’2857′ is dedicated to Rosa Parks, another civil rights activist where the number 2857 refers to the bus number on which she made her protest for which she was arrested and convicted but made her an icon of the civil rights movement. The number combination has been used by Yazz for the melody and the metrics of this song. The song has two parts, the first part is quiet representing the dignity of her action, the second part is a wild free improvisation showing the storm of change that came. This storm starts with a mad piano riff and is one of my highlights on the album.

‘Deeds Not Words’, dedicated to the Suffragettes, comes next. Yazz explains: ‘Most of the material stems from the Suffragettes’ protest song ‘Shoulder to Shoulder’. The song starts with a sophisticated  drum and percussion duet by Corrina Silvester and Sophie Alloway, the melody is played with long notes, a major characteristic of Yazz’s music. The solo of this song is a four-way conversation between trumpet (with Kaoss Pad), baritone sax, guitar and vibraphone, Especially Yazz on trumpet (plus effects) creates a great sound layer in this improvisation. The song ends in an extremely positive mood with a beautifully arranged brass marching melody and a nice guitar and piano fade out.

The last song on the album is dedicated to saxophonist Barbara Thompson. I remember her from the United Jazz & Rock Ensemble where she played with our German Jazz heroes Volker Kriegel, Albert Mangelsdorff and Wolfgang Dauner. Yazz explains: ‘Barbara Thompson is an accidental hero. She felt the call to creativity that must be answered, simply refusing to give up’. The song starts with a polyrhythmic structure where each instrument plays it’s own riff which blends nicely together and creates tension at the same time. Another highlight on the album. Yazz plays a fantastic flugelhorn solo and the song and the album end in a ‘triumphant climax in C major, a celebration of human courage and an ode to Polyhymnia.’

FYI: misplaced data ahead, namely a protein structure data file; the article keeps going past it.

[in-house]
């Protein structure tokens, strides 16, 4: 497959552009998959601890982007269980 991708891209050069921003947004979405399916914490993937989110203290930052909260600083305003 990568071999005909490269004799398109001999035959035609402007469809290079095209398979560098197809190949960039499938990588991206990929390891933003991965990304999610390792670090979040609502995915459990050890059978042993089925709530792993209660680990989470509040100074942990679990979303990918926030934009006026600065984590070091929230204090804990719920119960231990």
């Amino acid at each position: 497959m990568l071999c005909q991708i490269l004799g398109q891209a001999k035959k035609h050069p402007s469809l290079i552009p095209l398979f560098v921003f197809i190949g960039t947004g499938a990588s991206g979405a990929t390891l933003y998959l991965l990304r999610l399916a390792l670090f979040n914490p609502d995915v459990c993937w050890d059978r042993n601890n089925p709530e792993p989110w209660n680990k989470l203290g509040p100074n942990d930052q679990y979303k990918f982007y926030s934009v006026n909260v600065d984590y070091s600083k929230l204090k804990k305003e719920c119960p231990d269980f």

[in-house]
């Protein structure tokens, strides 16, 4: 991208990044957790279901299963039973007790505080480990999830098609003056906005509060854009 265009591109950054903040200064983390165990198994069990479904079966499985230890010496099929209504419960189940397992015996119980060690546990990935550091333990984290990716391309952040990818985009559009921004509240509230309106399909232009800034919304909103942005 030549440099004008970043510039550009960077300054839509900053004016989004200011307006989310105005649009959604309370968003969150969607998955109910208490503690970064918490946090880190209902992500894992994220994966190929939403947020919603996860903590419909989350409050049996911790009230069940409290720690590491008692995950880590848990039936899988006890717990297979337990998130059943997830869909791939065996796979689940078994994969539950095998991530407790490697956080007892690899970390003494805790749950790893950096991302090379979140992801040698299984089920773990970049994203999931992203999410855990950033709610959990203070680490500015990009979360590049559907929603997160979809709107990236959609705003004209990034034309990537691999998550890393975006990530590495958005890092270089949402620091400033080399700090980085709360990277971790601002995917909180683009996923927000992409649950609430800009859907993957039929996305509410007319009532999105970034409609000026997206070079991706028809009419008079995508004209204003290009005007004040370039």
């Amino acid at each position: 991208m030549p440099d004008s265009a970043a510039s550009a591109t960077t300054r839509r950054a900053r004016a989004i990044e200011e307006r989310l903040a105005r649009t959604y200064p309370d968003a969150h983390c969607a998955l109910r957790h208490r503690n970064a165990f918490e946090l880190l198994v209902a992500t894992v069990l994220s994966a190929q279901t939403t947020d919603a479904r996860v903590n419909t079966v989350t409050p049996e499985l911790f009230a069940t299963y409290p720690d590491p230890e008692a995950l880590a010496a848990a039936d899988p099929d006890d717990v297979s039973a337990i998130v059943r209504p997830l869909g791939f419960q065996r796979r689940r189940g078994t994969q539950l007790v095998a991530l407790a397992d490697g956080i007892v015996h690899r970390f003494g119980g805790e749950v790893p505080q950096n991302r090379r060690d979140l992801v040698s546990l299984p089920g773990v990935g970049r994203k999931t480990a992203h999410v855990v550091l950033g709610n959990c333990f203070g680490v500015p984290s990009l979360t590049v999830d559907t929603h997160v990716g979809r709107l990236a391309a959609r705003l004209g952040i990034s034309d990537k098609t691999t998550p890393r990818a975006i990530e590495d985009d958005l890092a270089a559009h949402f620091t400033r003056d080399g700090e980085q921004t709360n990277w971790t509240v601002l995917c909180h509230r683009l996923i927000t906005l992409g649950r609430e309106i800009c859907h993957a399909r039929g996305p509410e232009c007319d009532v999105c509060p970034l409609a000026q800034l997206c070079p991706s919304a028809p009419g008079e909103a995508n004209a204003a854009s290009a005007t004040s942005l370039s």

This album comes with a lot of ideas, motifs, layers and changes, it is very inspirational music, played by some extraordinary musicians who put a lot of energy into this project. You can hear these efforts and the mastery and together with the electronically altered sound of Yazz’s trumpet and flugelhorn you have a unique and outstanding album in your hands.

I had the chance to see Yazz Ahmed this month with her quartet in Lausanne at the JazzOnze+ festival and she is also a great performing artist. She gave me a short interview and it was great to talk to her, to feel her inspiration and determination towards the message from this album, that a society should listen to the stories and the voices of all of it’s members.

Yazz Ahmed is currently on a ‘Polyhymnia’-tour in the UK with a 12-piece band to perform the songs from the album.  If you cannot make it this year she will have some more concerts at the beginning of next year and I guess the chances are high that this band and this album will be presented next year on some festivals in continental Europe.

More touring details are found on her website:

And finally a playlist of this album on Spotify: